While Brennan would undoubtedly disagree with this (and strongly), he's credited by some with actually scaling back the drone programme's more controversial elements.

In 2008, after Obama took office, Brennan reportedly sided with the president in questioning "signature strikes" - targeting groups of men who "bear certain signatures, or defining characteristics", but whose identities aren't known.

Brennan also sided with sceptics (primarily in the military) over a series of planned CIA drone strikes on Somalia's "Al Shabaab" militant group, quietly but effectively siding with the Pentagon's view that the planned campaign amounted to "carpet bombing".

Then too, Brennan says what he means which, while it doesn't always endear him to liberals, gives conservatives fits: He's advocated an end to "Iran bashing", described "jihad" as a "legitimate tenet of Islam", called Jerusalem "Al Quds" (he speaks fluent Arabic) and has said that he supports dialogue with "the moderate elements" of Hezbollah.

Ideological conservatives

While any one of these statements would have buried Chuck Hagel (and for the record, Brennan walked back his statement on Hezbollah), they've somehow slid off of Brennan - who's chances of being confirmed as CIA Director remain "astronomically high".

The reason? "No one ever lost a vote by killing a Muslim," a Pentagon official told me this week.

That statement might be viewed as insulting, were it not so true.

Indeed, back in 2008, Brennan was forced to withdraw his name as Obama's nominee for CIA Director over criticism of his support for both "enhanced interrogation techniques" and "rendition" during the Bush years, allegations which he later strenuously denied.

Perhaps he spoke too soon: The fact that Brennan was a top CIA official through the blunder-filled Bush years actually enhances his chances for confirmation. Then too, Brennan might have disagreed with "signature strikes" but they went ahead anyway (in Yemen), and he's supported the killing of Americans "linked" to terrorist groups without due process. Conservatives are cheering: that's two strikes - in his favour.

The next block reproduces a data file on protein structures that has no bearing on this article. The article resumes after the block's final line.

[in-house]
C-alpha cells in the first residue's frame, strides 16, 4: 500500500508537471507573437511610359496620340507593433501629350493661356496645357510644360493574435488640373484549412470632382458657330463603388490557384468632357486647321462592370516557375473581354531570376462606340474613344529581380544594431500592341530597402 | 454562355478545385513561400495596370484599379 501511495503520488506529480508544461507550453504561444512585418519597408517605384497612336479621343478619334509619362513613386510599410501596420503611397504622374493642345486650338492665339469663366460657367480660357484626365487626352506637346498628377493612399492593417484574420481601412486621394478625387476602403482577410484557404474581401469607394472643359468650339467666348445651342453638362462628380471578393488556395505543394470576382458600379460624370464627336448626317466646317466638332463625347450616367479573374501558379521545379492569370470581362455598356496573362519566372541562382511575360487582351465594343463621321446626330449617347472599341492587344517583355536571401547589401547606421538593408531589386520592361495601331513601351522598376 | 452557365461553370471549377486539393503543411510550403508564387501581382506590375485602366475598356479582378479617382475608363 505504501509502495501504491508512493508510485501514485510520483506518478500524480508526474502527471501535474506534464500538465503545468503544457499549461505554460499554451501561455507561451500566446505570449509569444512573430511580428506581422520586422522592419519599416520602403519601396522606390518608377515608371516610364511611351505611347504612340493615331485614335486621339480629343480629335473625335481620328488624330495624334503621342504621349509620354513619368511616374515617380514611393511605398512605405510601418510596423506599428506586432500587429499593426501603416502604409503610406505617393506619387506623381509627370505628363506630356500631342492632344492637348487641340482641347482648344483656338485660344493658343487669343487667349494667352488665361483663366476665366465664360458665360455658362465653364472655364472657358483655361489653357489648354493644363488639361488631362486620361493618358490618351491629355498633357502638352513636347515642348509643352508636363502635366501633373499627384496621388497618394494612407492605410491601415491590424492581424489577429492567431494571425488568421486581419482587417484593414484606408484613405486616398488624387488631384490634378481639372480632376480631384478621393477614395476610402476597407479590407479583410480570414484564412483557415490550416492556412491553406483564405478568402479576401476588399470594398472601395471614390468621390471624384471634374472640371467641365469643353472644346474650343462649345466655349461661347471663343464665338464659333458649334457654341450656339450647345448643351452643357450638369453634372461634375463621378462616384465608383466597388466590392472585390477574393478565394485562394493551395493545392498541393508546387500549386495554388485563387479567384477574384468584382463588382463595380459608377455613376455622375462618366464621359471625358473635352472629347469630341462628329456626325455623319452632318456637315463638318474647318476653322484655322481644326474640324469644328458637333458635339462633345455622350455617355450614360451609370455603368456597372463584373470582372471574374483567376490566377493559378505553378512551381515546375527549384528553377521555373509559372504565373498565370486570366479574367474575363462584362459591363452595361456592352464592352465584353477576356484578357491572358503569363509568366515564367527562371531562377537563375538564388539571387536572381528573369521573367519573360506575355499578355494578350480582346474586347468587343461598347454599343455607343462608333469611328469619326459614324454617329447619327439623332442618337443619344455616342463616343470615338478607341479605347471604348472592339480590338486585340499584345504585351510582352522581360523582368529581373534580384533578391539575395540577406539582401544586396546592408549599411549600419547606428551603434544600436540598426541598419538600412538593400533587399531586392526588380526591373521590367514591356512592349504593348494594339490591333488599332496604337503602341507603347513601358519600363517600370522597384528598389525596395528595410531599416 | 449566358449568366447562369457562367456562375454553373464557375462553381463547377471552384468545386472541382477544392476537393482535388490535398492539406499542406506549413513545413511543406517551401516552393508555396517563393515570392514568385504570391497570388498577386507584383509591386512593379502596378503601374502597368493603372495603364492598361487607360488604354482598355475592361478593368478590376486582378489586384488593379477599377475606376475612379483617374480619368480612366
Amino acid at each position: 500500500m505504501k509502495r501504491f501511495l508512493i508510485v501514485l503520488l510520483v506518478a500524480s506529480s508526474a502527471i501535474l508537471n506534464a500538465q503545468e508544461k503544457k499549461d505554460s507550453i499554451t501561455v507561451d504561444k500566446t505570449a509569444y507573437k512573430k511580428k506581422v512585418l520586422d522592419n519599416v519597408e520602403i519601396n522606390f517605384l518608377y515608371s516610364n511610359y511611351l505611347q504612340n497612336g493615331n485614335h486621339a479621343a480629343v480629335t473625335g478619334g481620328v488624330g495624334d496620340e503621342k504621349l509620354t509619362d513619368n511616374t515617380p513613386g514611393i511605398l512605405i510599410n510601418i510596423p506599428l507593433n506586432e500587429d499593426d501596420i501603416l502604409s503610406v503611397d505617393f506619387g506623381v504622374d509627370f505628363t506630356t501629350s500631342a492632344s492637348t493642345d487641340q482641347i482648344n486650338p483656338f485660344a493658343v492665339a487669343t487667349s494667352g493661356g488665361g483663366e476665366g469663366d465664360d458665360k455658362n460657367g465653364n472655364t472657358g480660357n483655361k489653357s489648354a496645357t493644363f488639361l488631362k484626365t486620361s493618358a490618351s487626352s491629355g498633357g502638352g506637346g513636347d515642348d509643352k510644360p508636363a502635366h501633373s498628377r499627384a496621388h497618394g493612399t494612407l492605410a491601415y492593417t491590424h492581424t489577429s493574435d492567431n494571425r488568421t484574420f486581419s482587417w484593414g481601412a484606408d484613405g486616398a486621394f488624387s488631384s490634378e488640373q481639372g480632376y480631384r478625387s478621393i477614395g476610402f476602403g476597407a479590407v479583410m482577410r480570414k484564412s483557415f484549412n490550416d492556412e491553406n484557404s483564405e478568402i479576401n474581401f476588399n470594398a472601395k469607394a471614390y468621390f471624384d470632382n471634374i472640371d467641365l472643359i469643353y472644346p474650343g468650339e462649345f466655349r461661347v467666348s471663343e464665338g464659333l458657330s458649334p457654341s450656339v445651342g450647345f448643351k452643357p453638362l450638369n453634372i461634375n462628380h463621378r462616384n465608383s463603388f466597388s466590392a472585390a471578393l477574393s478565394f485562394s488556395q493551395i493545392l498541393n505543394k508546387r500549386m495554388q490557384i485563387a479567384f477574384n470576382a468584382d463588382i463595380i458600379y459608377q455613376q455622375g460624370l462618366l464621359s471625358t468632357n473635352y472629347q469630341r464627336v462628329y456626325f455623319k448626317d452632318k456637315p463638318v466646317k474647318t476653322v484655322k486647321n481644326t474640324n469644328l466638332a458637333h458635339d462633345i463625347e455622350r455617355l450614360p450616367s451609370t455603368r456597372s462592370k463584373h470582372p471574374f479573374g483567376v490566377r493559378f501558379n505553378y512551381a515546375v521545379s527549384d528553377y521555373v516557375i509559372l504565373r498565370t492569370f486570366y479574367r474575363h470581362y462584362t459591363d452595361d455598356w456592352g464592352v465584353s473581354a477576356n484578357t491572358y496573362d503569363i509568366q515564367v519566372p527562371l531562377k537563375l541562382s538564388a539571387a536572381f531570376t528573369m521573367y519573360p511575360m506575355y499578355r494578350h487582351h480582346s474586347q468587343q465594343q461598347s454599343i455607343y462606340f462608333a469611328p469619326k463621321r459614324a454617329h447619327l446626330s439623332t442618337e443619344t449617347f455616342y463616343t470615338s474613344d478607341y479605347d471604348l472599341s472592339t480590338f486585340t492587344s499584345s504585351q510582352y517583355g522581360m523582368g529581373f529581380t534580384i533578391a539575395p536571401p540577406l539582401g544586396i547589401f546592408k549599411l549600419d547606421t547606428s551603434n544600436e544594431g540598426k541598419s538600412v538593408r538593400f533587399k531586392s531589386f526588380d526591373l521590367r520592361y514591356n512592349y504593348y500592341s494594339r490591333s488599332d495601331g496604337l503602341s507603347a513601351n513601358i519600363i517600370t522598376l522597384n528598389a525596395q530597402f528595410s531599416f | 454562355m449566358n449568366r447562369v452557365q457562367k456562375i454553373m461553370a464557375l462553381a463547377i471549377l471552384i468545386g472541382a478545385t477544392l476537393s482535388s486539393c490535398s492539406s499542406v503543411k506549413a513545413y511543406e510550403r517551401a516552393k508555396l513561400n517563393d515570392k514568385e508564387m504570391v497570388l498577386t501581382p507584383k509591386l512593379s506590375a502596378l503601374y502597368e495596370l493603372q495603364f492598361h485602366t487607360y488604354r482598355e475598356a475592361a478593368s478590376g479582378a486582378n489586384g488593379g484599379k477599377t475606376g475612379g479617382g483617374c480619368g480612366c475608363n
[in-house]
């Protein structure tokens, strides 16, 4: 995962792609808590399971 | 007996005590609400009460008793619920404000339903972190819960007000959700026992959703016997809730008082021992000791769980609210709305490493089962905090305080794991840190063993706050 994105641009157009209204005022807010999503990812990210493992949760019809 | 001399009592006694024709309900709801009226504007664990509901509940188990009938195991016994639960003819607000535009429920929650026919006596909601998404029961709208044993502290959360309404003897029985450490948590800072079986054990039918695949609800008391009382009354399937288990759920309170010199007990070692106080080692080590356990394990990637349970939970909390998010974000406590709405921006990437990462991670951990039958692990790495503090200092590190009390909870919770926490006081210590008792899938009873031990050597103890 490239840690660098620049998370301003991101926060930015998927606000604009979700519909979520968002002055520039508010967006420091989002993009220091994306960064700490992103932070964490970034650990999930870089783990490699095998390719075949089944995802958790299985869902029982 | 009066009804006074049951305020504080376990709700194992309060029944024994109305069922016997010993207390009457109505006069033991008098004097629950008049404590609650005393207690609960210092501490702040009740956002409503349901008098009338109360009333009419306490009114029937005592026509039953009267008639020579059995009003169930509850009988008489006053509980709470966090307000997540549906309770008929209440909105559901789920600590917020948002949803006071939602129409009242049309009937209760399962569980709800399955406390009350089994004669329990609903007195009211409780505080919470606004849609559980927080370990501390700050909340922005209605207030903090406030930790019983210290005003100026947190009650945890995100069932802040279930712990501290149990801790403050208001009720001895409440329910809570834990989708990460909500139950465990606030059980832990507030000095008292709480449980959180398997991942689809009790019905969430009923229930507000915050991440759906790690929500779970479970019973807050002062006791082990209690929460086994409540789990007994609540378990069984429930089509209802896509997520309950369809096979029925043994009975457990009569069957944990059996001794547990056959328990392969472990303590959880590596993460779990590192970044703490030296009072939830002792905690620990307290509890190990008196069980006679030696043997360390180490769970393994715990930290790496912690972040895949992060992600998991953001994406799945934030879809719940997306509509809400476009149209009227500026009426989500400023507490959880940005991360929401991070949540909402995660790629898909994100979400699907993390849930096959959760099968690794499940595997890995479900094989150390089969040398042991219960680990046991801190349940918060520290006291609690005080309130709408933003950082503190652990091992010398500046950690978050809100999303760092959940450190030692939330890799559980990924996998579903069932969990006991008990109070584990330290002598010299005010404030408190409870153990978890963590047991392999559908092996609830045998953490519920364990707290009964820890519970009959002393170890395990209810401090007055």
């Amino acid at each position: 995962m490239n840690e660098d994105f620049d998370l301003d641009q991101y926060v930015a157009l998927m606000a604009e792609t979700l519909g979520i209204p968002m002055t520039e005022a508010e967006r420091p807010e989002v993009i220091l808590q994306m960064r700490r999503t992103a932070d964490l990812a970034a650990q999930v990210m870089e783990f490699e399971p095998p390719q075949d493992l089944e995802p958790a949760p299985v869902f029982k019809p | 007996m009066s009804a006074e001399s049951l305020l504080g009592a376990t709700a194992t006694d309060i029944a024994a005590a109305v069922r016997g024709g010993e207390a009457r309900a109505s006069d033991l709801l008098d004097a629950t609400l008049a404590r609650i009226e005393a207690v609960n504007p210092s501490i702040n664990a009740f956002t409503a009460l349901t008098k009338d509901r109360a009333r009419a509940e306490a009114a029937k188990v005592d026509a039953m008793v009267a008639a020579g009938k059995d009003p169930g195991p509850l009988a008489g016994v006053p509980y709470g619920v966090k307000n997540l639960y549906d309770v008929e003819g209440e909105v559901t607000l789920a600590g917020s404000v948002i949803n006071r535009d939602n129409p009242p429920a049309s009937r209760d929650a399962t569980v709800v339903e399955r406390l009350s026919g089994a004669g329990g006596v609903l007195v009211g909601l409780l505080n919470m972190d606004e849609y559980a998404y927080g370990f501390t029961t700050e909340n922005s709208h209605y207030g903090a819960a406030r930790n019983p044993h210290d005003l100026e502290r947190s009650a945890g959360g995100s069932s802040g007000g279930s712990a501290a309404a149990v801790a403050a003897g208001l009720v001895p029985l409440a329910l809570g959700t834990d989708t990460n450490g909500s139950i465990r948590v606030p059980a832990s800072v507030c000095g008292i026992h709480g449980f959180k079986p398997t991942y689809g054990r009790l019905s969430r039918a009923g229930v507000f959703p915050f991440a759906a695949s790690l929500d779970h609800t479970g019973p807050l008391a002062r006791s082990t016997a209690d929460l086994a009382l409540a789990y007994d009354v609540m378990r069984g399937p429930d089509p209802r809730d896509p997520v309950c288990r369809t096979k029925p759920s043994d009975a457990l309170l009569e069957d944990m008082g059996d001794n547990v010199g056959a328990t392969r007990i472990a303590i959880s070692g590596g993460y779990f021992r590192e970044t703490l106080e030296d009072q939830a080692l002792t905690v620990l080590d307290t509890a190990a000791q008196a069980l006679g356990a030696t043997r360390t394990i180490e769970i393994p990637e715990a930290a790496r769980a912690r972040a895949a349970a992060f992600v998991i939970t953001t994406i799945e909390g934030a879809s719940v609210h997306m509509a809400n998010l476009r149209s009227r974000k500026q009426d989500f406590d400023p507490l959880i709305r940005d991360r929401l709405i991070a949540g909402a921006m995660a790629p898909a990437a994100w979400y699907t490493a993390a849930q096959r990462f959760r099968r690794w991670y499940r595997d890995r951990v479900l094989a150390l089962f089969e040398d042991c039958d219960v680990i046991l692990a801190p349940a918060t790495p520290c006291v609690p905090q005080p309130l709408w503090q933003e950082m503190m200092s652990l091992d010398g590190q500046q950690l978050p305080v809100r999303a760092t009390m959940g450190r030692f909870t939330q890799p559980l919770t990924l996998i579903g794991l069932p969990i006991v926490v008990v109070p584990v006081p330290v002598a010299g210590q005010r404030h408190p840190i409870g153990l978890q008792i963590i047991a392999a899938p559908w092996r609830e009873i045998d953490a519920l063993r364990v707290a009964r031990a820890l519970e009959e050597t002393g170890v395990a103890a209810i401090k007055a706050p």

What an irony: Brennan, who never served in the military (and who insists that the legal basis of America's remote control killing programme remain secret), is described as a "stand up guy", while Chuck Hagel, who carried a rifle (and was wounded) in America's most controversial war, is described by those who defend their country by wielding a pen as "a gutless dove".

There are other ironies and they're worth mentioning - if only to serve as a reminder on just how far to the right America remains.

Both Brennan and Hagel are essentially ideological conservatives, both men supported George Bush's war in Iraq, both support drone strikes on "extremists", both support the war on terrorism - and both remain the best hope of ending it.

Mark Perry is a journalist and author of the recently released Talking To Terrorists.

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The views expressed in this article are the author's own and do not necessarily reflect Al Jazeera's editorial policy.